However, regardless of the Supreme Court’s decision in Tibble v. Edison, most fiduciaries do conduct investment reviews at least annually, if not quarterly, thereby arguably restarting the clock after each meeting for the issues they deliberated — including, in many cases, the reasonableness and allocation of direct and indirect fees. 

Since lawsuits can be filed by the Department of Labor, participants, beneficiaries and other fiduciaries, it is important that a fiduciary consider various strategies to mitigate litigation risk by leveraging the existing statute of limitations provisions. 

‘Actual Knowledge’ of Your Decisions 

As mentioned above, documentation goes a long way in establishing proof that a thoughtful, procedurally prudent process exists. However, if a fiduciary combines documentation with an action plan that complies with the 3-year statute of limitation requirements, the fiduciary has effectively reduced exposure to monetary damages by 50%. How is this possible, you might ask? Simply by providing those most likely to sue you with actual knowledge of your decisions.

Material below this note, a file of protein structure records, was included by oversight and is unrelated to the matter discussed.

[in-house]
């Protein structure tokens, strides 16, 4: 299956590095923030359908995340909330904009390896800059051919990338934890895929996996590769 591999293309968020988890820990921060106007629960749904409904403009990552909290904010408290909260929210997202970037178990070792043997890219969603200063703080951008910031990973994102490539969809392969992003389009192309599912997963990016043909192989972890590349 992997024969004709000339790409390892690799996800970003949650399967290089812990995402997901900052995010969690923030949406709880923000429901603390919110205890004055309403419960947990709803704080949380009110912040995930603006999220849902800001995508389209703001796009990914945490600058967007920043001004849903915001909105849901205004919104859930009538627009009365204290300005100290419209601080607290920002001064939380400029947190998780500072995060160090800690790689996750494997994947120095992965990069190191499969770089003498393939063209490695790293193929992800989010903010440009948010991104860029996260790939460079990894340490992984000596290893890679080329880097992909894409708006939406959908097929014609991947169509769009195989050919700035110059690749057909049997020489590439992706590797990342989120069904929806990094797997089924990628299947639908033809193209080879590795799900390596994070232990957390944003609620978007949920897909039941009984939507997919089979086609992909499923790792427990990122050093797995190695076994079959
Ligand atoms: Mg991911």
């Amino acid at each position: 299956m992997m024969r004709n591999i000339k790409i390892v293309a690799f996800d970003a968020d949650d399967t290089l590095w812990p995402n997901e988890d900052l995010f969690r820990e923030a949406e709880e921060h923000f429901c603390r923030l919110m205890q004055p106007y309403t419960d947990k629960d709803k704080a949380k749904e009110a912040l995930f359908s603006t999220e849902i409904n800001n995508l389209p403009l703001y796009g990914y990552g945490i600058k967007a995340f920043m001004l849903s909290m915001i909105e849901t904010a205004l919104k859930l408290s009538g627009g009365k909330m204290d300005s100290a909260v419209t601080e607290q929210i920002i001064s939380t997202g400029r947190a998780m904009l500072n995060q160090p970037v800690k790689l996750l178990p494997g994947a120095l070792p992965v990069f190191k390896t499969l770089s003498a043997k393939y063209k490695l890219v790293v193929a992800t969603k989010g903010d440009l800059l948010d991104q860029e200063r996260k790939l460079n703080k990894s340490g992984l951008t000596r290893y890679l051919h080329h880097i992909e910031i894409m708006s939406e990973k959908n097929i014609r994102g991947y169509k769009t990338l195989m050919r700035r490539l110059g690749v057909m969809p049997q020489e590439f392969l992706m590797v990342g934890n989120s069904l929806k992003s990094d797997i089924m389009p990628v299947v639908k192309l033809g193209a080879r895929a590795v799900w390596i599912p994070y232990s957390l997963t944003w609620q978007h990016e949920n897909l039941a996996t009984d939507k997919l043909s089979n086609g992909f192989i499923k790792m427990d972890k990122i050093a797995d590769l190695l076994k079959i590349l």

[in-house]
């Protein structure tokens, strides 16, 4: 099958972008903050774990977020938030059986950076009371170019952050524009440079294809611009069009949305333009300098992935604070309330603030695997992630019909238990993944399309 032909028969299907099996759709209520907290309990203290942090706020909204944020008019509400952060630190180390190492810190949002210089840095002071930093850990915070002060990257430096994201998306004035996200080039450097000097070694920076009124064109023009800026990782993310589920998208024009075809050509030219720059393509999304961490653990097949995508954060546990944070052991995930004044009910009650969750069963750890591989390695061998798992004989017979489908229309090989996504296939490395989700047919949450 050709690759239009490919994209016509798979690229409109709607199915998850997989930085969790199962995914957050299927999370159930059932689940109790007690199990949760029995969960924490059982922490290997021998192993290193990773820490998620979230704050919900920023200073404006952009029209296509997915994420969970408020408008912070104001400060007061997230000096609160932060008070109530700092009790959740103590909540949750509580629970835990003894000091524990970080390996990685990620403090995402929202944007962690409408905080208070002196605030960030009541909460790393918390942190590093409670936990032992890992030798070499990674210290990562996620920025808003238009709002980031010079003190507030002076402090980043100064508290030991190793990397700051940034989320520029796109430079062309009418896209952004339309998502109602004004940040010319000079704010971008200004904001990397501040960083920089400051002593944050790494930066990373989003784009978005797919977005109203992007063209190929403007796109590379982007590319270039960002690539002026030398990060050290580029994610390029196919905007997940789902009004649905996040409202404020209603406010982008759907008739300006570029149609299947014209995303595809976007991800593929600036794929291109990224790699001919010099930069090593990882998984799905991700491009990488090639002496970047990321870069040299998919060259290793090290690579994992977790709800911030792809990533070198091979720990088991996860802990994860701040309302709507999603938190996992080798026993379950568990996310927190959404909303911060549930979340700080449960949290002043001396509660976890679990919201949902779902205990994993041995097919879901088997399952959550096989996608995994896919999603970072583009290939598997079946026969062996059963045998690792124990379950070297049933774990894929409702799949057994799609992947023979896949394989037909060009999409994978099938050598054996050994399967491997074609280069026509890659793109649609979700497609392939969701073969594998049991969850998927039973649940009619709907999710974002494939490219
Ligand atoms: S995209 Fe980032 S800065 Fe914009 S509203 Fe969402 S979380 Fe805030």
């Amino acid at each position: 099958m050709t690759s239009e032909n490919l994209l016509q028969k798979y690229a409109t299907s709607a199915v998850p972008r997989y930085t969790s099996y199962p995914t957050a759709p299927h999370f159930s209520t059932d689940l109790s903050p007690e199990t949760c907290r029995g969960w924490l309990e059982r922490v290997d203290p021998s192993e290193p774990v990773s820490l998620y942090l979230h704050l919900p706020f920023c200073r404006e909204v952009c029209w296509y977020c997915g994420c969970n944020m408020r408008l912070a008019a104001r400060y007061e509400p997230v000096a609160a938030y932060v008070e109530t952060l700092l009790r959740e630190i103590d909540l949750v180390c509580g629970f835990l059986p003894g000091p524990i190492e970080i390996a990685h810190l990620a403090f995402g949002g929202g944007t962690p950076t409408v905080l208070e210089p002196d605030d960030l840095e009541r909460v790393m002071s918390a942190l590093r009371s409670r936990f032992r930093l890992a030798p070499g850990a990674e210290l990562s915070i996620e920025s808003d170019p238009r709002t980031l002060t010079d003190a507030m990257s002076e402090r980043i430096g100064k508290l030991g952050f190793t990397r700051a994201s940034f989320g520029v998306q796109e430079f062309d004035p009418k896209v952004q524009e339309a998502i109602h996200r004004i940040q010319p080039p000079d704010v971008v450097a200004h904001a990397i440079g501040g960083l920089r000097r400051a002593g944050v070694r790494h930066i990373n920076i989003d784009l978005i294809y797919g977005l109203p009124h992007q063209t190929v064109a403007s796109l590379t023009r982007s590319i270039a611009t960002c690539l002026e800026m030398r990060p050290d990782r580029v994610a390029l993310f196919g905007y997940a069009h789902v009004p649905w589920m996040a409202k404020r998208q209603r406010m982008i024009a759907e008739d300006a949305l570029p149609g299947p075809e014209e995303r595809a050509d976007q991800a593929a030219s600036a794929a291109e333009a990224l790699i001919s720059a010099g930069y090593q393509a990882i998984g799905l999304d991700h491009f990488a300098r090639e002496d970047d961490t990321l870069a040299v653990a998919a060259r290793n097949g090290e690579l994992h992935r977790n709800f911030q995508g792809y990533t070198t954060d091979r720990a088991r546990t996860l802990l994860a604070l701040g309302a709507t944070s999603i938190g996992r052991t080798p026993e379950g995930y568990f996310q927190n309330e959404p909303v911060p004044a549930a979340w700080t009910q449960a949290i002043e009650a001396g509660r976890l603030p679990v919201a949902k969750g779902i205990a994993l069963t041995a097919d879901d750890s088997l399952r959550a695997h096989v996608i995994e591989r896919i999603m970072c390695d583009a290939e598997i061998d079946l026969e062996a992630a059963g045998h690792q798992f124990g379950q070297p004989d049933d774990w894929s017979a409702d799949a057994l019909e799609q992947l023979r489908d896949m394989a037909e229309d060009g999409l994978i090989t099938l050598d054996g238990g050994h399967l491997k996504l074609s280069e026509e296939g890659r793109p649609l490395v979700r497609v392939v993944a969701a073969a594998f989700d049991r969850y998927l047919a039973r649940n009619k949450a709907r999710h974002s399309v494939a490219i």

According to ERISA §413, the 6-year statute of limitations provides a plaintiff 6 years to file a fiduciary breach claim. If a fiduciary engages in a breach that occurred more than 6 years ago, a plaintiff’s claim will be dismissed assuming a claim of fraud, concealment, conflicts and/or self-dealing cannot be proved. 

Of course, this is 6 years after the date of the last action that constituted a part of the breach. Therefore, if the breach is an ongoing event, a plaintiff has a rolling 6-year period to file the suit. In essence, an evergreen liability for the fiduciary assuming the fiduciary continues to engage in the same breach year after year.